“He Has Done Great Things” (Magnificat)
Lighting the Advent Candle
Speaker 1: Lighting a candle in the darkness helps us find our way. In darkness we lose direction. We cannot see where we have been or where we are going. A single candle, flickering brightly, helps us find our way again.
Speaker 2: “Stir up your might, and come to save us. Restore us, O God; let your face shine, that we may be saved” (Psalm 80:2b-3).
The first candle is lit.
Speaker 3: Light one candle; see it glow
Brightly, so that all may know
How one candle shows the way
Making our darkness bright as God’s day.
Speaker 4: Restore us, O God; let your face shine, that we may be saved.
All: Dear God, on this first Sunday in Advent, let this light shine brightly as the days grow shorter, so that we will be ready for your face to shine upon us at Christmas. In the Savior’s name we pray. Amen.
—text from RCA Readings for Advent (https://www.rca.org/resources/adventgathering) Reformed Church Press, 475 Riverside Drive, New York, NY, 10115, USA. All rights reserved. Used by permission.
Song of Response
“Dawning Light of Our Salvation” (contemporary folk, Luke 1:68-79; 3:4-6)
“Christ Child’s Coming” (simple children’s song, ideal for preschoolers or early elementary age)
“The Lord Has Come to Dwell” (Modern Advent Hymn)
Confession and Assurance
Song of Preparation
“Come, Oh Redeemer, Come” (Fernando Ortega)
Prayer of Confession and Lament
Lord, remember us.
Have regard for your covenant.
We need your redemption.
Where hands have brought about destruction, desolation, and desecration,
where words have condemned, betrayed, and deceived,
where silence has concealed, isolated, and ignored—
O come, Emmanuel.
Shine light in the dark places,
Speak peace in the lands haunted by violence,
And ransom your people.
As we remember
Your steadfast love and faithfulness,
We wait expectantly;
We rejoice in your coming.
—LUYH 62 (Text: Melissa Haupt, 2012)
Assurance of Pardon
Burst into songs of joy together,
you ruins of Jerusalem,
for the Lord has comforted his people,
he has redeemed Jerusalem.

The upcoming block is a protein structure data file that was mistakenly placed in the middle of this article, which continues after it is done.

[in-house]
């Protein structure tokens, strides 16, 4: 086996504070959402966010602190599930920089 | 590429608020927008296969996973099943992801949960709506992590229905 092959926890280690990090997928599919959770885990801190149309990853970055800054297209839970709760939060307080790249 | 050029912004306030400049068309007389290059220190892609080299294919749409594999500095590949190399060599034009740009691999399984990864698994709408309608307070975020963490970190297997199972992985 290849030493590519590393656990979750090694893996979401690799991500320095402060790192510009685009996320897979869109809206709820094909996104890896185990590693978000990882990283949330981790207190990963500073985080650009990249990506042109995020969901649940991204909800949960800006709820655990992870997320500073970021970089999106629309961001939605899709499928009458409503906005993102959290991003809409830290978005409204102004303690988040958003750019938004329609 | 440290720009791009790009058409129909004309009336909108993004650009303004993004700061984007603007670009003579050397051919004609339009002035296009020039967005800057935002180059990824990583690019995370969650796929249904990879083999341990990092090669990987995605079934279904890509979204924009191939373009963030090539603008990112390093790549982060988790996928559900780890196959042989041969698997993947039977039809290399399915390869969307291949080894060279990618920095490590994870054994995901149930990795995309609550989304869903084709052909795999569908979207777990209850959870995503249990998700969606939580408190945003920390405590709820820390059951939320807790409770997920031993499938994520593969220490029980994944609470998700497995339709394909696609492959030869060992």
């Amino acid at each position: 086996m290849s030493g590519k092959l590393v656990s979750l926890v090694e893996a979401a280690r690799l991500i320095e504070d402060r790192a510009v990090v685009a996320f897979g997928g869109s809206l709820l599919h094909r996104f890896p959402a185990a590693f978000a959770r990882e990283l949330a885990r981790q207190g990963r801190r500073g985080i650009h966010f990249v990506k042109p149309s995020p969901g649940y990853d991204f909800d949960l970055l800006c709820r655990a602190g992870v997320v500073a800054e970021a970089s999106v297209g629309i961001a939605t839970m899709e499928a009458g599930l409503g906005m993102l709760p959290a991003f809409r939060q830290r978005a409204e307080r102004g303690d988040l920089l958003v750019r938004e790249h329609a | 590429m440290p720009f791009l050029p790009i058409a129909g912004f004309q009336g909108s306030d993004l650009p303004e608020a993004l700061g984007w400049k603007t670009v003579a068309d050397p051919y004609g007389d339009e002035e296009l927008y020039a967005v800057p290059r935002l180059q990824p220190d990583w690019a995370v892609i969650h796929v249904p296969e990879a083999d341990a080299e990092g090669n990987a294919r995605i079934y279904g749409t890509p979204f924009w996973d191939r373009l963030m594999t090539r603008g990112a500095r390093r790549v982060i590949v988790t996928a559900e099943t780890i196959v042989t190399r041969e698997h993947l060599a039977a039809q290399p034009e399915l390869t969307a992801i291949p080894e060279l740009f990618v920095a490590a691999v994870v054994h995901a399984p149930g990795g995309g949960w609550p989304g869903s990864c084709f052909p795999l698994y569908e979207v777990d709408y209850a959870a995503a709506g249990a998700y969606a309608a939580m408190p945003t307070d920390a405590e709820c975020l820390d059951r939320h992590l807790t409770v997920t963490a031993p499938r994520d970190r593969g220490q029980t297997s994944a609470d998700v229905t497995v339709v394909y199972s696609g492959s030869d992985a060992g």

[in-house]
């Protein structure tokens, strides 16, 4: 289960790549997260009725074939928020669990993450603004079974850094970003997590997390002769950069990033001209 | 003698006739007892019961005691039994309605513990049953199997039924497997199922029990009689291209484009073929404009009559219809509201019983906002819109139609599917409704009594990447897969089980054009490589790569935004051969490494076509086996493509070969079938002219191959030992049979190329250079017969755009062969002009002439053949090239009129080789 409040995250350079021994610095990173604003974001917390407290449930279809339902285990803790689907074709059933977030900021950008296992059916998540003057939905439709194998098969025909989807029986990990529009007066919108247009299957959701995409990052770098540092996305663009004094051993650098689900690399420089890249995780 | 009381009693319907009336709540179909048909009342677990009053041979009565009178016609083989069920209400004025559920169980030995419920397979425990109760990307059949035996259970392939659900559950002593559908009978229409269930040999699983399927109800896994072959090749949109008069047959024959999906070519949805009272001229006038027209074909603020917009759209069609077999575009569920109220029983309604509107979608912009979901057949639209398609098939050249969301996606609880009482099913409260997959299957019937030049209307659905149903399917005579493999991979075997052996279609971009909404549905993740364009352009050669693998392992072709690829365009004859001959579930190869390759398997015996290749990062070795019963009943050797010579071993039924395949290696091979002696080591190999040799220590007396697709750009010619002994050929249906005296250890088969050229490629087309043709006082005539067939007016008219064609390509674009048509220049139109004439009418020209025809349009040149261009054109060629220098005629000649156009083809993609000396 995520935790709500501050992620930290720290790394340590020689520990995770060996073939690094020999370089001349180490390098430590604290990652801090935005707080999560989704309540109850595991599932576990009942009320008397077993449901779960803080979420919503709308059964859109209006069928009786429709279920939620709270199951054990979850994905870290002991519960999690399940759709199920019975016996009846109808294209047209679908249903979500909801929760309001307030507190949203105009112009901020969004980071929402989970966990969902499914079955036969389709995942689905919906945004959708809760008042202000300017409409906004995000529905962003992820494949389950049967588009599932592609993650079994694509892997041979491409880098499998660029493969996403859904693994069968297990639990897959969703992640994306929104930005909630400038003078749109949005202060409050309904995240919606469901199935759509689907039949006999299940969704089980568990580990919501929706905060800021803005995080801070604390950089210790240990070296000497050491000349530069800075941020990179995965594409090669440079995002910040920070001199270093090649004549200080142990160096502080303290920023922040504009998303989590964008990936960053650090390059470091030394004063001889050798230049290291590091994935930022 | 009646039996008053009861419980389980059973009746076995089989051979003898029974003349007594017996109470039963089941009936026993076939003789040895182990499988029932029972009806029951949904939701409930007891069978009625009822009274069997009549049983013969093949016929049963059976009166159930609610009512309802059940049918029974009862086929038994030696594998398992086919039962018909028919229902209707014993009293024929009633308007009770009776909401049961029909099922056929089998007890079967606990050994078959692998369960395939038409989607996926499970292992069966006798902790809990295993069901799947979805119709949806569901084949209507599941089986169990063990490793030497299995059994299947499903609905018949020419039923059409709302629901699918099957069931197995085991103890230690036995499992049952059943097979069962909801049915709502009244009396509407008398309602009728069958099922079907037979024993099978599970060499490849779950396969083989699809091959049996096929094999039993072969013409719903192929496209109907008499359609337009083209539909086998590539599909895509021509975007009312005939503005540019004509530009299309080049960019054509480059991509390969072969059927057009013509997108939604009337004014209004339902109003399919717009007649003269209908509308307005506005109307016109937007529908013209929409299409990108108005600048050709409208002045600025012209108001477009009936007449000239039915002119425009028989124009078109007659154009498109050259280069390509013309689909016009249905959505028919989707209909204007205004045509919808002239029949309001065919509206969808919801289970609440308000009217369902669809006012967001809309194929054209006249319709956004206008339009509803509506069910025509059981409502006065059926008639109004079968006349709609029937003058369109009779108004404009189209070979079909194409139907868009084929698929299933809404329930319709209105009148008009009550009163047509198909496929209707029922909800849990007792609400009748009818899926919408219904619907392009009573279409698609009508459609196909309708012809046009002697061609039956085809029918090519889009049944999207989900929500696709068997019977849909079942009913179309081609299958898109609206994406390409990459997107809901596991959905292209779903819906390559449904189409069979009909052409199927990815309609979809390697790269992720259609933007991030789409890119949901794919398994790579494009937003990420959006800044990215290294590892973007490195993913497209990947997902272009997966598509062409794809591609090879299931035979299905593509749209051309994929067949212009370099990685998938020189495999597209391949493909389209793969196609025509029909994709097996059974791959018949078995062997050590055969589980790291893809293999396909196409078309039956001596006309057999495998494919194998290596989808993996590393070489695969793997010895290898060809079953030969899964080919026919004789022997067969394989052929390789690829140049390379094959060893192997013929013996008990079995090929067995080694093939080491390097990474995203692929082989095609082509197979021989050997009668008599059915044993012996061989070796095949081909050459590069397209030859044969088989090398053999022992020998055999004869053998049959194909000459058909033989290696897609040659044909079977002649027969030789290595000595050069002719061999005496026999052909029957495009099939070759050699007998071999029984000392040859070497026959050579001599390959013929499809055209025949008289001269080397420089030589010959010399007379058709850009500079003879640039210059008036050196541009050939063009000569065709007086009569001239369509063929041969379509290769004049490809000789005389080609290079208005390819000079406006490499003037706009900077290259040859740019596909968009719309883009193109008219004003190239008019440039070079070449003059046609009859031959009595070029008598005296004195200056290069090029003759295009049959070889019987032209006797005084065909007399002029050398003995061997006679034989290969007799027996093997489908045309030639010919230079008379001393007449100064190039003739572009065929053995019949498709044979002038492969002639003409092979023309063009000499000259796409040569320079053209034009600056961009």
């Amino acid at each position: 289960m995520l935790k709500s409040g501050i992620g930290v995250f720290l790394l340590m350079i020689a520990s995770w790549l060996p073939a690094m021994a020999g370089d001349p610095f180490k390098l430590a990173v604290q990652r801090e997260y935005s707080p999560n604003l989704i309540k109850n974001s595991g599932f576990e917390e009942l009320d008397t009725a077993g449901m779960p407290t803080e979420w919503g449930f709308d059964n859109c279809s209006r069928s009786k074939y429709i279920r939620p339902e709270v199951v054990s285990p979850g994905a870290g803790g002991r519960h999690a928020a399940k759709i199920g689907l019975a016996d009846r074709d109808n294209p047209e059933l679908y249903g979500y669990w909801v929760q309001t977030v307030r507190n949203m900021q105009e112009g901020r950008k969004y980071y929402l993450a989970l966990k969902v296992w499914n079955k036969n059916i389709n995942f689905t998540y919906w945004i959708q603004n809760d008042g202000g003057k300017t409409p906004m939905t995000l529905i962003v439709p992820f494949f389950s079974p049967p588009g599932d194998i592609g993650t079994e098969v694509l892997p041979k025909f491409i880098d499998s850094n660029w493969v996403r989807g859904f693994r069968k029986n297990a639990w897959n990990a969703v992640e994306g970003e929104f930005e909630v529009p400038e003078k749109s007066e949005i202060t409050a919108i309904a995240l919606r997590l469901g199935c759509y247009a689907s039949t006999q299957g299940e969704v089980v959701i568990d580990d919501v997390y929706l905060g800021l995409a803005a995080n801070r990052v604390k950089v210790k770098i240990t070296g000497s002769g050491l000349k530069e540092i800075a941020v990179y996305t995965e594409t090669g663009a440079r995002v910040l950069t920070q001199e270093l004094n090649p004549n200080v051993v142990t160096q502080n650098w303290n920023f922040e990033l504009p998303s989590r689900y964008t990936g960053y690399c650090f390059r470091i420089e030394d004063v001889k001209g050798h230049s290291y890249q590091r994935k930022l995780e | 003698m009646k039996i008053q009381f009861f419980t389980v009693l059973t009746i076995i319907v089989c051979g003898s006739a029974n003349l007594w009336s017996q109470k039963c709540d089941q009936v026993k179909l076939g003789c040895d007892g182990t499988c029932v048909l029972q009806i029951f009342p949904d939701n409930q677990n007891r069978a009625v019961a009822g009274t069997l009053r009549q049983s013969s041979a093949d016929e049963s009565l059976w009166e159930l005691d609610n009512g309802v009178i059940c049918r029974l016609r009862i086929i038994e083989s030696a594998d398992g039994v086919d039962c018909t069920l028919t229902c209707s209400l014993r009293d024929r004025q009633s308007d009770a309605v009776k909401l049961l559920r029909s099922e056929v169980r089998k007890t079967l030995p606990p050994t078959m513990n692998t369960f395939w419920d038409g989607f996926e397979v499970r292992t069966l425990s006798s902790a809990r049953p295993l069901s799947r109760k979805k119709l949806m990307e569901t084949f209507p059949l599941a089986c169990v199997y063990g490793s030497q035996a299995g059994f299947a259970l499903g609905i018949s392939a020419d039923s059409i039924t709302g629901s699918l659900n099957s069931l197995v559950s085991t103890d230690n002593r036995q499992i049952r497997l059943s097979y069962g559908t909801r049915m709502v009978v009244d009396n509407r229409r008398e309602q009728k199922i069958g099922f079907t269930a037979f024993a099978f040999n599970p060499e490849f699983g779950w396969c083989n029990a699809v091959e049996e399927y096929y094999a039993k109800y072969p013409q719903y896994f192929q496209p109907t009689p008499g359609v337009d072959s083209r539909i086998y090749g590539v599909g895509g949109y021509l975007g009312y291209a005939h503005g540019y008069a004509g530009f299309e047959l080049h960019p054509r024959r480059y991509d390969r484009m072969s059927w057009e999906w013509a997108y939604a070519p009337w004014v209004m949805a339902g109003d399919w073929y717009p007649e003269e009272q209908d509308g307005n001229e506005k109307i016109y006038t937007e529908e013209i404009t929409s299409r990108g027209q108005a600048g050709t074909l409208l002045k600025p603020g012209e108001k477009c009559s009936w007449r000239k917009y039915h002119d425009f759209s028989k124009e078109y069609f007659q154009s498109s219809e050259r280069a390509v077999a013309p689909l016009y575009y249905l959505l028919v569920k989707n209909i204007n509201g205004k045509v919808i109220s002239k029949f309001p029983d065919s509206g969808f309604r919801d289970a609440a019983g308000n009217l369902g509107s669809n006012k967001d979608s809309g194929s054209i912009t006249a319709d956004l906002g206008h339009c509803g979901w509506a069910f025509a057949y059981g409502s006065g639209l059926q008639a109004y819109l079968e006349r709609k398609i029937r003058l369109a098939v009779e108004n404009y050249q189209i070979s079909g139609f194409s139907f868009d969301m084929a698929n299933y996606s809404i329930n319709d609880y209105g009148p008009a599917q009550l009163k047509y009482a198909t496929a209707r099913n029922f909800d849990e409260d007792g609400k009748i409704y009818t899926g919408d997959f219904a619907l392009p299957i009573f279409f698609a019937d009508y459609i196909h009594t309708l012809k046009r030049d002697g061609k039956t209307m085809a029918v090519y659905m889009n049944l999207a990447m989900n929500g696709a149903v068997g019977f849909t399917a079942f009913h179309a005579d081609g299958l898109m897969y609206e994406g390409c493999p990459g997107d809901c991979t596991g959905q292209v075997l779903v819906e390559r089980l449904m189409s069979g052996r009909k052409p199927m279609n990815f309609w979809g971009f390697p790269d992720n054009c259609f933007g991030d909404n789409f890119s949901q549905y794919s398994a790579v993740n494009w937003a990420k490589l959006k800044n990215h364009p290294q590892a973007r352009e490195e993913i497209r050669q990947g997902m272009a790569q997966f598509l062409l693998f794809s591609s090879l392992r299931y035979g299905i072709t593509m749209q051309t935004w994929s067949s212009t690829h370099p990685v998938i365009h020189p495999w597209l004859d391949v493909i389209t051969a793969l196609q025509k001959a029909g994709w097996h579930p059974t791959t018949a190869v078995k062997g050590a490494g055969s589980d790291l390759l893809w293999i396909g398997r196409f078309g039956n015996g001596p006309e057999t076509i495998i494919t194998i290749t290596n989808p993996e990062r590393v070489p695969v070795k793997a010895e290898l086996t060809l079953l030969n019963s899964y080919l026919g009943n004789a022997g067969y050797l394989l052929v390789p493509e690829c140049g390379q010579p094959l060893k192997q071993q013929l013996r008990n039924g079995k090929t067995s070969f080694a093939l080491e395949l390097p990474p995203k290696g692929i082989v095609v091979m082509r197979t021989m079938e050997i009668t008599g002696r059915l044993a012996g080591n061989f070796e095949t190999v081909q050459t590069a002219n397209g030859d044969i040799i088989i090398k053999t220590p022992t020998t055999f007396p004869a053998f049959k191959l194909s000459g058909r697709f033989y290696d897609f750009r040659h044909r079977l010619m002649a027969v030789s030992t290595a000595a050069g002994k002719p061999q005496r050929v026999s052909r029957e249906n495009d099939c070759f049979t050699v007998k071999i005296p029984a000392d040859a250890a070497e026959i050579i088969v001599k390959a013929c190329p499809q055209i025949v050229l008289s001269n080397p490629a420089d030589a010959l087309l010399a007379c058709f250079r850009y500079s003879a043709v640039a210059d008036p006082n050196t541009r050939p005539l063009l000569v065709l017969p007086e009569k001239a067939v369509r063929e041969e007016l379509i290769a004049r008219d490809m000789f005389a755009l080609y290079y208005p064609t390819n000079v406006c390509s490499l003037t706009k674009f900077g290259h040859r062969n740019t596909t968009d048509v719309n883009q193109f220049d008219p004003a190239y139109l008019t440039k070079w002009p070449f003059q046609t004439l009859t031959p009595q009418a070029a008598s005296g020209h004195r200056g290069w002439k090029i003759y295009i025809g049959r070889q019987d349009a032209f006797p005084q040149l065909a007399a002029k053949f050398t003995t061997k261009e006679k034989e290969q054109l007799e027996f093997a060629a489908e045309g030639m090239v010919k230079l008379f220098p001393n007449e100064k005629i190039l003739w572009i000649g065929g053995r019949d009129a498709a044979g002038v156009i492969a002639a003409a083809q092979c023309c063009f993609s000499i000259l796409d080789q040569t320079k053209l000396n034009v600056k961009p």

The Lord will lay bare his holy arm
in the sight of all the nations,
and all the ends of the earth will see
the salvation of our God.
People of God, through the coming of Jesus Christ,
whose birth we celebrate,
the Lord has comforted and redeemed us!
In Christ we receive the salvation of our God.
Glory to God in the highest!
—based on Isaiah 52:9-10; Luke 2:14, NIV
Song of Response
“Advent Gloria” (contemporary chamber pop)
“Advent Gloria” is based on the Castle Island Hymns song “Gloria,” found on their 2014 Christmas album. With permission from the composer we shortened the song and added lyrics based on Zechariah’s prophecy in Luke 1. https://castleislandhymns.bandcamp.com/album/christmas
Hearing God’s Word
Song of Preparation
“Come Light Our Hearts” (modern folk by Sandra McCracken)
Scripture and Sermon
“Come Light Our Hearts” written by Sandra McCracken was released in 2015 on a compilation of children’s songs for Advent entitled Waiting Songs by Rain for Roots (https://rainforroots.bandcamp.com/). A theologically astute text and a wonderfully singable melody make this tune easily adaptable for congregational use or special music.
Table and Response
Song of Response: Intercession and Lament
“Wait for the Lord” (Taizé) LUYH 480, SNC 96, WR 166, GTG 90
“In Labor All Creation Groans” (Bifrost Arts) SNC 270
“How Long?” (Bifrost Arts)
Song of Response/Prayer of Dedication
“Jesus, the Light of the World” (early American gospel song) LUYH.100-101
“Prepare the Way” (Taizé) LUYH 58
Song During Communion
“Savior of the Nations, Come” LUYH 74, PsH 336, WR 168, GTG 102
Song for use as Sanctus during the Prayer of Great Thanksgiving
“Advent Sanctus” (tune: “Angels from the Realms of Glory”)
Angels from the realms of glory,
wing your flight o’er all the earth:
ye who sang creation’s story, now proclaim Messiah’s birth:
Holy, holy, God of glory. Glory to the Lord Most High.
All creation, join in praising God the Father, Spirit, Son;
evermore your voices raising to th’e-ternal three in One.
Holy, holy, God of glory. Glory to the Lord Most High.
The text of “Savior of the Nations, Come” was written by Ambrose in the 4th century. It experienced a resurgence in popularity during the reformations of the 16th century, was set to the corresponding tune by Erfurt Enchiridia in 1524, and was first translated into English by William Reynolds in 1851. This haunting modern folk arrangement by Bruce Benedict highlights the ancient beauty of these words using Calvin Seerveld’s translation from the 1984 Psalter Hymnal.
May God himself, the God of peace, sanctify you through and through.
May your whole spirit, soul, and body be kept blameless at the coming of our Lord Jesus Christ. The one who calls you is faithful; he will do it. (1 Thess. 5:23-24)
Song of Sending
“All Things New” (contemporary retuned hymn)
“Nunc Dimittis (Song of Simeon)” (contemporary)